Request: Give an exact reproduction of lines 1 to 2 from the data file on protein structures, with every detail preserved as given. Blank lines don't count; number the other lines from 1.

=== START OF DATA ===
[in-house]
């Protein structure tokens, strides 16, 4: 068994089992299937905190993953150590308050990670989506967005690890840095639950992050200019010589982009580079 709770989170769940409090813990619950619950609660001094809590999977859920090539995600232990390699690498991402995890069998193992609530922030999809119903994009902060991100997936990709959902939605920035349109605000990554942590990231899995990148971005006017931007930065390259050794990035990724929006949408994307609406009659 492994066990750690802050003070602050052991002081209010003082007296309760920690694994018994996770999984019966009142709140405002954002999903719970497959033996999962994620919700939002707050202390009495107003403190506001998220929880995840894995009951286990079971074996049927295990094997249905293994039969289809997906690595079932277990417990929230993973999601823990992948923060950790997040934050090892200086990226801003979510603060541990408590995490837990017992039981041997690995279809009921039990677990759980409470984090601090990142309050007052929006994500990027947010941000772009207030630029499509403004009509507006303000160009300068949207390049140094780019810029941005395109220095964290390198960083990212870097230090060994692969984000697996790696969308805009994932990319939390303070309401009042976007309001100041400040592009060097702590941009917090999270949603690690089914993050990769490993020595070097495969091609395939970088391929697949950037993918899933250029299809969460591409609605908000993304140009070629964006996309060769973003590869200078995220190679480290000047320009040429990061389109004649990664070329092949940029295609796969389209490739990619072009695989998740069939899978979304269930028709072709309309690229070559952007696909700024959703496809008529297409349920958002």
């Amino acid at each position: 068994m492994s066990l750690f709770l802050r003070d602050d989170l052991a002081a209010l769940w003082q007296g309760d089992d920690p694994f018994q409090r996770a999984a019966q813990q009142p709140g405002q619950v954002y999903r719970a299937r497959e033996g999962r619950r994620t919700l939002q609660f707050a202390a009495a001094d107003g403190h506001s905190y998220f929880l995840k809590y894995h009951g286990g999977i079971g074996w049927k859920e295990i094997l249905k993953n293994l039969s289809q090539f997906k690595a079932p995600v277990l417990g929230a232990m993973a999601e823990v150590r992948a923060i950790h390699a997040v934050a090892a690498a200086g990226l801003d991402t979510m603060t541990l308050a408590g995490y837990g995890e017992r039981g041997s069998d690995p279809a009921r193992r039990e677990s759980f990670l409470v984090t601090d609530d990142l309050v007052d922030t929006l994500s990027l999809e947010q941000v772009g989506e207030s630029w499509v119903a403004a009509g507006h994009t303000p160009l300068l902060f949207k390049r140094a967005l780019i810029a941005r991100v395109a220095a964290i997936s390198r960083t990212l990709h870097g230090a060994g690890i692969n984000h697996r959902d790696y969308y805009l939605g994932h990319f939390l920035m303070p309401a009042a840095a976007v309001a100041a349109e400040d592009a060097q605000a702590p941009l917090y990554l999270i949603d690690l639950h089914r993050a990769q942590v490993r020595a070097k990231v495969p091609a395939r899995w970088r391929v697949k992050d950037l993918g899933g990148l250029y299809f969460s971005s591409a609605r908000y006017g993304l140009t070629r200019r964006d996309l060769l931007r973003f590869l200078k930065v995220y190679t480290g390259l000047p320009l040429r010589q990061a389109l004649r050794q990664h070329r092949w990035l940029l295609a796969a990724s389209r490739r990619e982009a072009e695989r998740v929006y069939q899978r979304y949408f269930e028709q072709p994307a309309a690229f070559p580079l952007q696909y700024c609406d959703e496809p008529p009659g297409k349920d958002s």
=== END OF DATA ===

[in-house]
């Protein structure tokens, strides 16, 4: 068994089992299937905190993953150590308050990670989506967005690890840095639950992050200019010589982009580079 709770989170769940409090813990619950619950609660001094809590999977859920090539995600232990390699690498991402995890069998193992609530922030999809119903994009902060991100997936990709959902939605920035349109605000990554942590990231899995990148971005006017931007930065390259050794990035990724929006949408994307609406009659 492994066990750690802050003070602050052991002081209010003082007296309760920690694994018994996770999984019966009142709140405002954002999903719970497959033996999962994620919700939002707050202390009495107003403190506001998220929880995840894995009951286990079971074996049927295990094997249905293994039969289809997906690595079932277990417990929230993973999601823990992948923060950790997040934050090892200086990226801003979510603060541990408590995490837990017992039981041997690995279809009921039990677990759980409470984090601090990142309050007052929006994500990027947010941000772009207030630029499509403004009509507006303000160009300068949207390049140094780019810029941005395109220095964290390198960083990212870097230090060994692969984000697996790696969308805009994932990319939390303070309401009042976007309001100041400040592009060097702590941009917090999270949603690690089914993050990769490993020595070097495969091609395939970088391929697949950037993918899933250029299809969460591409609605908000993304140009070629964006996309060769973003590869200078995220190679480290000047320009040429990061389109004649990664070329092949940029295609796969389209490739990619072009695989998740069939899978979304269930028709072709309309690229070559952007696909700024959703496809008529297409349920958002």